17.1 Introducing the Multi-Data Center

Large organizations using Access Manager 11g typically deploy their applications across multi-data centers to distribute load as well as address disaster recovery. Deploying Access Manager in multi-data centers allows for the transfer of user session details transparently after configuration of single sign-on (SSO) between them.

The scope of a data center comprises protected applications, WebGate agents, Access Manager servers and other infrastructure entities including identity stores and databases.


Access Manager 11g supports scenarios where applications are distributed across two or more data centers.

The Multi-Data Center approach supported by Access Manager is a Master-Clone deployment in which the first data center is specified as the Master and one or more Clone data centers mirror it. (Master and Clone data centers can also be referred to as Supplier and Consumer data centers.) A Master Data Center is duplicated using Test-to-Production (T2P) tools to create one or more cloned Data Centers. See Administering Oracle Fusion Middleware for information on T2P.

During setup of the Multi-Data Center, session adoption policies are configured to determine where a request would be sent if the Master Data Center is down. Following the setup, a manner of replicating data from the Master to the Clone(s) will be designated. This can be done using the Automated Policy Sync (APS) Replication Service or it can be done manually. See Configuring Multi-Data Centers and Synchronizing Data In A Multi-Data Center for details on the setup and synchronization process.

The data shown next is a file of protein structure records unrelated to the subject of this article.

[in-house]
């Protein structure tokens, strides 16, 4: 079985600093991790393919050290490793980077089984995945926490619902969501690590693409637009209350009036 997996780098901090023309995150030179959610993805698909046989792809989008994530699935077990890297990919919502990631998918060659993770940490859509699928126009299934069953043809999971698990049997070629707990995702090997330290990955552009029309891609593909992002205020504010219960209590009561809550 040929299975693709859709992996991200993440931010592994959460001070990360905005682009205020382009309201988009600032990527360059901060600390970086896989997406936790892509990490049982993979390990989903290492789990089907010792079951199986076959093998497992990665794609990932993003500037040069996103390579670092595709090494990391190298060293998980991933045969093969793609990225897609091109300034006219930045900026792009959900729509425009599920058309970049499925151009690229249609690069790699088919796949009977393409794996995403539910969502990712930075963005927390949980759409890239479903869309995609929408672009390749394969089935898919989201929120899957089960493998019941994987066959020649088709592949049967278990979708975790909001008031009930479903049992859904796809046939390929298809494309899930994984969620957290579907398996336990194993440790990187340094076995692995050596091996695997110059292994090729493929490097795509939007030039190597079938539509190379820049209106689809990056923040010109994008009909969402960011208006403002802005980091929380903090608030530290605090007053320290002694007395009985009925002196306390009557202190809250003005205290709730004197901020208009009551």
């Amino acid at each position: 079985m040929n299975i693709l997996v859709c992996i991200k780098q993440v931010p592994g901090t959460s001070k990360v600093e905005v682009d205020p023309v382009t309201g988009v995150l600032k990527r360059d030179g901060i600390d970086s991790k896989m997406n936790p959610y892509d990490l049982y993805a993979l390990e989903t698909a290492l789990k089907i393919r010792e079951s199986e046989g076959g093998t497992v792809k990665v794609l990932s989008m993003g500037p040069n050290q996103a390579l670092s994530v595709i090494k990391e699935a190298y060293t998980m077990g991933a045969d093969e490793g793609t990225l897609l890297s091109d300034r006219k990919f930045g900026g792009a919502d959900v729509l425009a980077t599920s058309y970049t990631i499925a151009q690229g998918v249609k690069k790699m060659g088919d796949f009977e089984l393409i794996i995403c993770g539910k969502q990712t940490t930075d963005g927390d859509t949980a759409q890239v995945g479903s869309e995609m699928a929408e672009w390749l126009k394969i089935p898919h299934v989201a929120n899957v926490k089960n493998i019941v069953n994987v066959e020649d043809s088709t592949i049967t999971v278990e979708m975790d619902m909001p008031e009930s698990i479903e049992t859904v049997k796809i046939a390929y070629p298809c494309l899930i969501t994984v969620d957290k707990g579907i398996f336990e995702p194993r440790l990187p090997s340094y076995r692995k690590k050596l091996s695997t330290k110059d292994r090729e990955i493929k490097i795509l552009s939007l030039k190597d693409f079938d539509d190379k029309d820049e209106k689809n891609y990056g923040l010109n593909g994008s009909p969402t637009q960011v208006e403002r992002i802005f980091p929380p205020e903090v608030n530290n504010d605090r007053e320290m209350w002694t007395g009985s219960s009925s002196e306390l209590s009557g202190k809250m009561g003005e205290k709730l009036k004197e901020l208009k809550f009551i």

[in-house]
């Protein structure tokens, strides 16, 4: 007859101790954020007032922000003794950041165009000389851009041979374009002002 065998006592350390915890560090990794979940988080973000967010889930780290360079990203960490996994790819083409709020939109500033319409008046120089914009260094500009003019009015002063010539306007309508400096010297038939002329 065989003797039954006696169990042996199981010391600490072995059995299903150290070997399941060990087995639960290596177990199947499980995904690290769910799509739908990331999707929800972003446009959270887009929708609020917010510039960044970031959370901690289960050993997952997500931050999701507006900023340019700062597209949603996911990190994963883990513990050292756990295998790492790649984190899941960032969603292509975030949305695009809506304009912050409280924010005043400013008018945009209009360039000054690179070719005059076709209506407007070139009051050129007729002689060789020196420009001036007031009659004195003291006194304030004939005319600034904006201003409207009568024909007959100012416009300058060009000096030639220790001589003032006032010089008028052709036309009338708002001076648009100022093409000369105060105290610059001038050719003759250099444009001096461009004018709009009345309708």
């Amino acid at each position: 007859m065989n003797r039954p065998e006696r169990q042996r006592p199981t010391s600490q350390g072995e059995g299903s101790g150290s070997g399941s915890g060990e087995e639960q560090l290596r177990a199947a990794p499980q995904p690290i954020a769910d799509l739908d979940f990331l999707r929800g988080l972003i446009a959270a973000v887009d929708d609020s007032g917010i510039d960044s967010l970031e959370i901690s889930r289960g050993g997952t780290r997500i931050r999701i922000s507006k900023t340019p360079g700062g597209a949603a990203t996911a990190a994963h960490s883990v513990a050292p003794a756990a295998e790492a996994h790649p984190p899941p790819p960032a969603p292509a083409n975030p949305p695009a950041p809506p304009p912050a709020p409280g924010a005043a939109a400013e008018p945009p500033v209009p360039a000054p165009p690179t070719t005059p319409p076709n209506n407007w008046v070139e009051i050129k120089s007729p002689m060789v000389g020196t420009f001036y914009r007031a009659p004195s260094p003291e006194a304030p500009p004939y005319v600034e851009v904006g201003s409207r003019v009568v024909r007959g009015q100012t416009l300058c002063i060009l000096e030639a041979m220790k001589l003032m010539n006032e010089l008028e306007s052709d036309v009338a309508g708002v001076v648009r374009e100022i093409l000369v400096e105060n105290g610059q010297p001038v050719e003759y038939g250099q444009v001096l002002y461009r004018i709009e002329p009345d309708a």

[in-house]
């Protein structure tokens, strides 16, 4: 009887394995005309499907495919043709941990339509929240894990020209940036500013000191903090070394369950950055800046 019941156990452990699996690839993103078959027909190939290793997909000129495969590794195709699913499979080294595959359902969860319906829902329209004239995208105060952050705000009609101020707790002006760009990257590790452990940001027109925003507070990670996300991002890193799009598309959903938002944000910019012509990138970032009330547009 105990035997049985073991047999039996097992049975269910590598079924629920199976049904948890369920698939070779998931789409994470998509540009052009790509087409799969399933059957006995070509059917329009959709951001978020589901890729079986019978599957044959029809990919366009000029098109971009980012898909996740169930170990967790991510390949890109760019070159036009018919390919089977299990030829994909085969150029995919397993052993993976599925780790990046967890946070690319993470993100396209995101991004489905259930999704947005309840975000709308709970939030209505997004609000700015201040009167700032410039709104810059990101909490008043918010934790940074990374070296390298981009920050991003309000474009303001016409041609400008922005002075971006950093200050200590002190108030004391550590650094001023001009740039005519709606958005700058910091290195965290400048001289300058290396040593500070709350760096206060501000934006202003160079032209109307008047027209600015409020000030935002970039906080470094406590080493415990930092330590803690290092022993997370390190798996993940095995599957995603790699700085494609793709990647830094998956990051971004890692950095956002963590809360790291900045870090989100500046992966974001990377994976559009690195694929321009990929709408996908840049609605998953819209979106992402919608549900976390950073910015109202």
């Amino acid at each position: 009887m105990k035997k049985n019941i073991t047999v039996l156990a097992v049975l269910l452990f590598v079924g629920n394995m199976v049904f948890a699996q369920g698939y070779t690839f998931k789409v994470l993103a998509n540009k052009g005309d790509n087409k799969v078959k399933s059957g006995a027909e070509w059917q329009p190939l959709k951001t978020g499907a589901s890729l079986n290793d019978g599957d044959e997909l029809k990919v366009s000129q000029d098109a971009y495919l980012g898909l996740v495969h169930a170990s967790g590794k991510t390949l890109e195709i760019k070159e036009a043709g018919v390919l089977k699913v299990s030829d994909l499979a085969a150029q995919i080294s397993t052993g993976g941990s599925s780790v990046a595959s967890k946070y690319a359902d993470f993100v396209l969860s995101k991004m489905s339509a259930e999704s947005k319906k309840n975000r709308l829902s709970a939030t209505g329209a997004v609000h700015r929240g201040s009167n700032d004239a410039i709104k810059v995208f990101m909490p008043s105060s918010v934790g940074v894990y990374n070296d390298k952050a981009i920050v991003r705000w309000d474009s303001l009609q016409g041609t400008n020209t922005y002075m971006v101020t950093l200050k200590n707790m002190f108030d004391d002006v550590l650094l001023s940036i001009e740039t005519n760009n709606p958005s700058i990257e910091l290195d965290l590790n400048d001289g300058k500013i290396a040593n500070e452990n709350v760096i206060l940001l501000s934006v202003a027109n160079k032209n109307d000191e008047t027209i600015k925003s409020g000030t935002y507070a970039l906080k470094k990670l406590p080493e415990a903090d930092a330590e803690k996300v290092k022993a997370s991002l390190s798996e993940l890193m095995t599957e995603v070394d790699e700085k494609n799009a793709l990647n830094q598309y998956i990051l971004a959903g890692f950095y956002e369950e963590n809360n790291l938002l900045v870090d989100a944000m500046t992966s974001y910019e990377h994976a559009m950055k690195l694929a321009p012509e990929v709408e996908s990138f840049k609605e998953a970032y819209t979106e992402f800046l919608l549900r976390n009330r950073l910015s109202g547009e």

A data center may include applications, data stores, load balancers and the like. Each data center includes a full Access Manager installation. The WebLogic Server domain in which the instance of Access Manager is installed will not span data centers. Additionally, data centers maintain user to data center affinity. Figure 17-1 illustrates the Multi-Data Center system architecture.

Figure 17-1 Multi-Data Center System Architecture

Description of Figure 17-1 follows
Description of "Figure 17-1 Multi-Data Center System Architecture"


Global load balancers are configured to route HTTP traffic to the geographically closest data center. No load balancers are used to manage Oracle Access Protocol traffic.

All applications are protected by WebGate agents configured against Access Manager clusters in the respective local data centers. Every WebGate has a primary server and one or more secondary servers; WebGate agents in each data center have Access Manager server nodes from the same data center in the primary list and nodes from other data centers in the secondary list. Thus, it is possible for a user request to be routed to a different data center when:

  • A local data center goes down.

  • There is a load spike causing redistribution of traffic.

  • Certain applications are deployed in only one data center.

  • WebGates are configured to load balance within one data center but failover across data centers.

The following sections contain more information on how the Multi-Data Center solution works:

17.1.1 Understanding Cookies for Multi-Data Center

SSO cookies (OAM_ID, OAMAuthn, and OAM_GITO) are enhanced and used by the Multi-Data Centers.

This section describes the following topics: OAM_ID Cookie

The OAM_ID cookie is the SSO cookie for Access Manager and holds the attributes required to enable the MDC behavior across all data centers.